Monday, 18 January 2016

Film Review - 'Cold Prey'

You don't really expect much from a 'slasher' film, do you? You know the sort I mean - a group of pretty young people being hunted and killed by some mysterious figure. Sure, there may be some variation. One killer could, for example, be a zombie. Another might hunt his victims through their dreams. Others might just be crazy. Then, of course, there are the wild variations you can find in the actual quality of a specific film - where one example may manage to be perfectly entertaining in spite of its reliance on very familiar tropes, while another never really had a chance.

Regardless, though, if you see enough of them, then there's a fair chance that all of these sorts of films will end up looking the same, after a while.

Cold Prey (released as Fritt Vilt in its native country, which actually translates as 'Open Season') is a Norwegian entry into the 'slasher' genre, first released in 2006. It is, as you can probably expect, one that doesn't try to stray too far from the accepted formula - but, despite this, it still manages to succeed quite admirable at what it sets out to do.

A group of five friends (Jannicke, Eirik, Morten Tobias, Mikal and Ingunn) travel together to the mountains for a day of snowboarding. However, things go badly for the group when Morten has an accident and breaks his leg. With their only means of transport left far away, at the base of the mountain, the group turn instead to what they take to be a nearby mountain resort hotel.

When they arrive, though, they find the place to be long abandoned - though, with night approaching and an injured friend to care for, the group decide that it is still their best chance. So, they decide to camp out for the night, and make their way to safety in the morning. The hotel turns out to be comfortable enough, if a bit creepy - and, there is even an electric generator that they are able to get working. Despite the fact that all evidence suggests that the hotel has been abandoned since 1975, which is the last date listed in the hotel's guest book, the group are able to find enough to make themselves comfortable.

It should come as a surprise to absolutely no one, though, that the group is not actually alone. The abandoned hotel happens to be the home of a mysterious figure who doesn't care much for visitors, and the group of friends suddenly find themselves being picked off, one by one.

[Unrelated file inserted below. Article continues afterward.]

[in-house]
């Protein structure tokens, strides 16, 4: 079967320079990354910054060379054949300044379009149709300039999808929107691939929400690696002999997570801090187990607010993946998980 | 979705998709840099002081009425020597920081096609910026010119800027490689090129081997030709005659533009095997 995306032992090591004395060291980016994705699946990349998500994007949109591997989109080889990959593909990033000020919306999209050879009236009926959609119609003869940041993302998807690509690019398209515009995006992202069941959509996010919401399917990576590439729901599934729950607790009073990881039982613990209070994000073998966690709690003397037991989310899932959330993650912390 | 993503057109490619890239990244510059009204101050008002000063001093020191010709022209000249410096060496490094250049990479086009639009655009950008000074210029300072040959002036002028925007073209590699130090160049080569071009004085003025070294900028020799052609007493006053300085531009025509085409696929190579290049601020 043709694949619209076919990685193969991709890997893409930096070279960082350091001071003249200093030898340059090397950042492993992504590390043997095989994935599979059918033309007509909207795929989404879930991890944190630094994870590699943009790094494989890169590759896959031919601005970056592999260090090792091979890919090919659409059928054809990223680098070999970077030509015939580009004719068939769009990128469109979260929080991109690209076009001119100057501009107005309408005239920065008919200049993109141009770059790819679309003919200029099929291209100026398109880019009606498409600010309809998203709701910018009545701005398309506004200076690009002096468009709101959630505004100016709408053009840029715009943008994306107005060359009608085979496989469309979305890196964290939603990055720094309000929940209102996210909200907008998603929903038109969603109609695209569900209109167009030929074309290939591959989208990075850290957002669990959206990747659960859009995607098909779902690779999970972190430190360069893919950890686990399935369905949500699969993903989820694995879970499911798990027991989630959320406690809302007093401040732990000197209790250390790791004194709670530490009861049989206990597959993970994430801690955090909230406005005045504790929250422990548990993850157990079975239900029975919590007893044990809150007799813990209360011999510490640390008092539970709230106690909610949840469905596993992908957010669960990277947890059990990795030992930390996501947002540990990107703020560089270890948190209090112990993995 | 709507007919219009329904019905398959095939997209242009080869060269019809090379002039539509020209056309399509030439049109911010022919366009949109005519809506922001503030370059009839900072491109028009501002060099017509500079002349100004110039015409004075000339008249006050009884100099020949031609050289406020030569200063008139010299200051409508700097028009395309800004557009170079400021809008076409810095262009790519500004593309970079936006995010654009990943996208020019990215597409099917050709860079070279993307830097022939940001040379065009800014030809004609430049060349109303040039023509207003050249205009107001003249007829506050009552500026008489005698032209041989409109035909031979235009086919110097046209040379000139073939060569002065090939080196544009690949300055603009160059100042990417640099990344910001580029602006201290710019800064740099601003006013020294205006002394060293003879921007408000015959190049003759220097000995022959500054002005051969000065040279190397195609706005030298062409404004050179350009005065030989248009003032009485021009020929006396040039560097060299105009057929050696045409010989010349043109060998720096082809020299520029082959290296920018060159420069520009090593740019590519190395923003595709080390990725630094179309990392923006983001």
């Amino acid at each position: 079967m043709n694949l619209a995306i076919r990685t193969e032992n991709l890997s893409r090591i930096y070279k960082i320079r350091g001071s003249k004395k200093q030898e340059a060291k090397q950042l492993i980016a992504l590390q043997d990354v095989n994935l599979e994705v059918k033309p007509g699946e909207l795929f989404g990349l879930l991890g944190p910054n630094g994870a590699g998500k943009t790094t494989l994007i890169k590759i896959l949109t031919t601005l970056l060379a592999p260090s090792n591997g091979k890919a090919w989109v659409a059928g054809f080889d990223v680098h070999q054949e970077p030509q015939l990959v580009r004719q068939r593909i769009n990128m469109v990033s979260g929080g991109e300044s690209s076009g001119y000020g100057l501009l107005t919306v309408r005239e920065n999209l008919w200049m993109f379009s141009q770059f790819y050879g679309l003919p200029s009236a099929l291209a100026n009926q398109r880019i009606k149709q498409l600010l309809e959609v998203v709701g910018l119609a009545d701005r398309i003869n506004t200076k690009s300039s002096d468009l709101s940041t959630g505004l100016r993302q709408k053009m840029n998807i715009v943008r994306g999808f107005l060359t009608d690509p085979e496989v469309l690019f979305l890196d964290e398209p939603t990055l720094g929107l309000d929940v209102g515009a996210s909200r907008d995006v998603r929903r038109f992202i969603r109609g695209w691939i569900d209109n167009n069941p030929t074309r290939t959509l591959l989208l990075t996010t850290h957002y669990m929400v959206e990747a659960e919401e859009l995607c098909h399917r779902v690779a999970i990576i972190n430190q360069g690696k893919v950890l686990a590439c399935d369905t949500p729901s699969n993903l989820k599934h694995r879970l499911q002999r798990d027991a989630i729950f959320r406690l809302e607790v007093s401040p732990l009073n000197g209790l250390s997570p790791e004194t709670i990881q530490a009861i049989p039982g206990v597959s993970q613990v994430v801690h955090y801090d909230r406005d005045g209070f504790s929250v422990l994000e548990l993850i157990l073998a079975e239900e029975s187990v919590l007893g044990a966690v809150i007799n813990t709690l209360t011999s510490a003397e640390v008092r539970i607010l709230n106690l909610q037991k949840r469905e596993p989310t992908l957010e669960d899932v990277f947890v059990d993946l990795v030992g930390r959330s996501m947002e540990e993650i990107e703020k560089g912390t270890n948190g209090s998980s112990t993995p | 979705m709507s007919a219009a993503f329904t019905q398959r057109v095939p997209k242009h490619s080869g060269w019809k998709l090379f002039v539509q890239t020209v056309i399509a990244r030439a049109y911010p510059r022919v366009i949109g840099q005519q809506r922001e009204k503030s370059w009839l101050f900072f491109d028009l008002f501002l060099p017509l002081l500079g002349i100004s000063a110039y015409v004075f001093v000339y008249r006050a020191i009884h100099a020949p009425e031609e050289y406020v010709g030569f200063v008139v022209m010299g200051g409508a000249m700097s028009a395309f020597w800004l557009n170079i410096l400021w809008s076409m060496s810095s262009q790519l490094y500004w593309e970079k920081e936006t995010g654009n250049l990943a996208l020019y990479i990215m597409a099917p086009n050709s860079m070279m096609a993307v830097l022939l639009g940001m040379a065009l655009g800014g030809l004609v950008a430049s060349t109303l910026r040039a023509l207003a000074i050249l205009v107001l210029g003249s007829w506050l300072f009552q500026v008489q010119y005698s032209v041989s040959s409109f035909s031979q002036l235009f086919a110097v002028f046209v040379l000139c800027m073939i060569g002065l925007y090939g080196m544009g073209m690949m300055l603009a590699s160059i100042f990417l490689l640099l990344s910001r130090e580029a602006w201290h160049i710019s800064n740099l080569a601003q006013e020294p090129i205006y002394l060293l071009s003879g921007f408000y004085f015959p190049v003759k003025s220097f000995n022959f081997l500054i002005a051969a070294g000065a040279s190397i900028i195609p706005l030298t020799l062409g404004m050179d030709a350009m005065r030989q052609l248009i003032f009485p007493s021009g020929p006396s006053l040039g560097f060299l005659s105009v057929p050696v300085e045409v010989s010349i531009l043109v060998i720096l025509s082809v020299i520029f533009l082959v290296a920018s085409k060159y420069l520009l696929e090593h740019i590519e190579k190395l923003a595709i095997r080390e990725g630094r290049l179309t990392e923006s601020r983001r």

As an example of that classic brand of 'slasher' film, Cold Prey does rather well for itself - though, depending on your view of the slasher/thriller genre in general, that could seem like a textbook example of damning something with faint praise. The important thing, though, is that the cast of pretty young people set up to be slaughtered by the crazy Mountain Man are likable enough, overall, and (best of all) none of them come across as overtly stupid. They are also, thanks to the efforts of a talented young cast, far enough away from the sort of bland caricature you sometimes get in these sorts of movies to be able to hold a viewer's interested.

Also, in what must have been a deliberate subversion of the standard 'slasher' movie plot-line, the first to die is even a virgin, who actually turns down sex before she is killed - so, it feels like the film should receive some credit for that, alone.

What the film does show is that it actually doesn't seem to take all that much to make a successful and engaging 'slasher' film. All you really need is a suitable atmospheric setting (which an abandoned mountain resort closed in by snow is perfectly capable of providing), a killer that seems to present a genuine and legitimate threat (which the mysterious Mountain Man certainly is), and a cast of characters who aren't complete idiots.

Anyone familiar with the standard conventions of a slasher film will know that it's this last one that film-makers tend to struggle with - with characters whose various violent deaths often seem more laughable than tragic, thanks to the fact that they clearly brought it on themselves. By managing to avoid that, here, Cold Prey is instantly able to raise itself above so many similar films - by giving the audience a cast of characters that they can actually invest in. Throughout the entirety of the film, Cold Prey managed to give us a group of characters who wilfully refused to make the usual sorts of stupid decisions. They were allowed to be creative and clever in their efforts to survive - which, of course, also had the positive outcome of forcing the villainous Mountain Man to be just as creative and clever in his efforts to murder them.

That would have to be the film's greatest achievement, overall. And, that is what makes Cold Prey a film that is one of the most entertaining examples of its type that I have ever come across.

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